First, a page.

Determinants of Expiratory Flow Limitation in Healthy Women during Exercise

DOMINELLI, PAOLO B.; GUENETTE, JORDAN A.; WILKIE, SABRINA S.; FOSTER, GLEN E.; SHEEL, A. WILLIAM

Medicine & Science in Sports & Exercise: September 2011 - Volume 43 - Issue 9 - pp 1666-1674
doi: 10.1249/MSS.0b013e318214679d
Basic Sciences

Purpose: Expiratory flow limitation (EFL) can occur in healthy young women during exercise. We questioned whether the occurrence and severity of EFL were related to aerobic fitness or anatomical factors.

Methods: Twenty-two healthy young (<40 yr) women performed a progressive cycle test to exhaustion. The subjects' maximum expiratory flow-volume curve was compiled from several effort-graded vital capacity maneuvers before and after exercise. The maximum expiratory flow-volume curve, along with inspiratory capacity maneuvers, was used to determine lung volumes and expiratory flows and to quantify EFL. To determine relative airway size, we used a ratio sensitive to both airway size and lung volume, called the dysanapsis ratio. The subjects were partitioned into two groups based upon the appearance of >5% EFL.

Results: Ten subjects showed EFL during exercise. Forced vital capacities (4.4 ± 0.4 vs 3.7 ± 0.4 L, P < 0.001) and forced expiratory flows for any given lung volume were significantly larger in the non-expiratory flow-limited (NEFL) group. The NEFL group's dysanapsis ratio was significantly larger than that of the EFL group (0.27 ± 0.06 vs 0.21 ± 0.04, respectively, P < 0.05), indicating larger airways in the NEFL group. There was no difference between the NEFL and EFL groups with respect to maximal aerobic capacity (50.8 ± 10.0 vs 46.7 ± 5.9 mL·kg−1·min−1, respectively, P = 0.264). At peak exercise, the NEFL group had a significantly higher end-expiratory lung volume than the EFL group (40.1% ± 4.8% vs 33.7% ± 5.7% FVC, respectively, P < 0.05).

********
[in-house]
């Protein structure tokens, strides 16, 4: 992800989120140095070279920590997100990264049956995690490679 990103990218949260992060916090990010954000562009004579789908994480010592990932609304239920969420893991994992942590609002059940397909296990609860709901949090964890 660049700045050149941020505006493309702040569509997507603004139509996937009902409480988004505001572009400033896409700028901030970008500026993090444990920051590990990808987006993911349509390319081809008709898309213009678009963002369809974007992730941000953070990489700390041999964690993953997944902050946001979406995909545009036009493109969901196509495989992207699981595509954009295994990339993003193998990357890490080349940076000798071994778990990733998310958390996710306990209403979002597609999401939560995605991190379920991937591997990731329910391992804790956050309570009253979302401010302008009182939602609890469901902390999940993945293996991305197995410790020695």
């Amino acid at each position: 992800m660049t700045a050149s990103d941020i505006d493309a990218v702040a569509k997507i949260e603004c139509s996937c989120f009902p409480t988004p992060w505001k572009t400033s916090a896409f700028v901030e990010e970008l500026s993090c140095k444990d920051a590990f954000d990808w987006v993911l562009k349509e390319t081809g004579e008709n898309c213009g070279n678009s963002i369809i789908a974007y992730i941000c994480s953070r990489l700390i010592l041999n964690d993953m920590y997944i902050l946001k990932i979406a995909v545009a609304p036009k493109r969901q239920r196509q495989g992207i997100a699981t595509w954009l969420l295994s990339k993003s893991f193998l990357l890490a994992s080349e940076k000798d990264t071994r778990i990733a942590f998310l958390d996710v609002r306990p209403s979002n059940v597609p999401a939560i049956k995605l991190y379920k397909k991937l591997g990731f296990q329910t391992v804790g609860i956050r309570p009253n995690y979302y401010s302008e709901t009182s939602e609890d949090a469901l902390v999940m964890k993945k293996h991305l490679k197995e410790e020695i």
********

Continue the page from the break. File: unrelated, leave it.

Conclusions: We conclude that EFL in women can largely be explained by anatomical factors that influence the capacity to generate flow and volume during exercise rather than fitness per se.

School of Human Kinetics, The University of British Columbia, Vancouver, British Columbia, CANADA

Address for correspondence: A. William Sheel, Ph.D., 6108 Thunderbird Blvd., Vancouver, British Columbia, Canada V6T 1Z3; E-mail: Bill.sheel@ubc.ca.

Submitted for publication November 2010.

Accepted for publication February 2011.

©2011The American College of Sports Medicine